From apsychoanalytic perspective, this is exactly what Irene wanted and as Larsendescribes, “Irene was conscious of a feeling of relieved thankfulness at thethought that she was probably rid of Clare, and without having lifted a fingeror uttered one word” (80). Though at this point Irene is considering thepossible outcomes that could occur between Jack and Clare, would he divorceher? Her inner narration demonstrates that she would clearly do anything tokeep her life, which asks the question would she ultimately kill Clare to keepher life? Ultimately with a psychoanalytic criticism of themystifying moments in Larsen’s novel Passing, it gives cause for Irene to killClare as either an act of revenge for something that happened between the twoduring their childhood, or as a means for Irene to keep her unwavering lifewith her family. By examining these moments, it reveals Irene’s true feelingstowards Clare, though it will still be unknown as to what happened between thetwo as children. Psychoanalytic criticism is limited in this sense that it canonly offer a variety of explanations for Irene’s feelings towards Clare andthere can never be a concrete answer.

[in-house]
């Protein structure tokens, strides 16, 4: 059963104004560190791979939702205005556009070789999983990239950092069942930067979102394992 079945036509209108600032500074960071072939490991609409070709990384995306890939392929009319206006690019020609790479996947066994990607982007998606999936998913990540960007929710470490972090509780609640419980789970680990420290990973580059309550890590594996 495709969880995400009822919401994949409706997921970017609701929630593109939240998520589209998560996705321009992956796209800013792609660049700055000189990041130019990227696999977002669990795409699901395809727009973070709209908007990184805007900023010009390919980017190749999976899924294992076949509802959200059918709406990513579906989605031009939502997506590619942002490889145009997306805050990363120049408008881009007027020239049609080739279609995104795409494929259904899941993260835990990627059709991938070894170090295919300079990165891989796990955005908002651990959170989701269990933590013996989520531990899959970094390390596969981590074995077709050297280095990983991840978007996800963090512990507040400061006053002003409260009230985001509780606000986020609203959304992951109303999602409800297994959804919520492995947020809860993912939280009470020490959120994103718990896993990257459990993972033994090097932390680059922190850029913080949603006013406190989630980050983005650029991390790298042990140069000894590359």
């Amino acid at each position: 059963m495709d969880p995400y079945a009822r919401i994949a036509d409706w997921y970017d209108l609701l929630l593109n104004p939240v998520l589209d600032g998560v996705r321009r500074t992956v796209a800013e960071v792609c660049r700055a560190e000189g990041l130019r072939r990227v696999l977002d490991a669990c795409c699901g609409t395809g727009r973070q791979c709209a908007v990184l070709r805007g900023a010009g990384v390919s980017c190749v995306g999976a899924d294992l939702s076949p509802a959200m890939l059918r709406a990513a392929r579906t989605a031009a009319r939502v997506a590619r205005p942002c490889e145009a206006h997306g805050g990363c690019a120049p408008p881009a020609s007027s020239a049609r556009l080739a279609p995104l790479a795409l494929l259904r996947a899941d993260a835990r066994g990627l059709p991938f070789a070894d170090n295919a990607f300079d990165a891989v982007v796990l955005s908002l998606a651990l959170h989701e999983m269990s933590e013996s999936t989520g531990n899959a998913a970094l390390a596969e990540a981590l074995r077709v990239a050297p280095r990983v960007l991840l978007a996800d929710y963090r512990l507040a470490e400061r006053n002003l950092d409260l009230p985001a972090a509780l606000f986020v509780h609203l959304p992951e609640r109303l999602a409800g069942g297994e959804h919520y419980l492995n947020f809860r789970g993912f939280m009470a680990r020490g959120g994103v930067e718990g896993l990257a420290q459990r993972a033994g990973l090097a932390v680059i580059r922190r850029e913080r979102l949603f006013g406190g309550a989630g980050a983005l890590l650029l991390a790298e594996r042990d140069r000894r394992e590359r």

Although the above ideas give merit tothe argument that Irene caused Clare’s death. When Clare and Irene discuss theact of “passing” there is a sense of jealousy that Irene has for Clare and hermaterial and social gains. Nella Larsen’s novel presents us with agood view of women’s issues of the early 20th century.

We see in the twocharacters seemingly different interpretations of what race, sexuality, andclass can and should be used for. For Clare, passing takes her into a whole newworld of advantages that she would not have had if she had remained a part ofthe African-American community. She gains social status and can be seen as anobject of sexual desire for many people, not only the black community. Ireneleads herself to think that passing is unnecessary, and that she can live atotally happy life remaining who she is.

What she fails to realize is that sheis jealous of Clare s status and sometimes passes herself subconsciously.Larsen presents to us the main point of the book that the root of the love,hate, desire, and rejection that Irene holds for Clare is a result of socialstanding, not only passing and sexuality.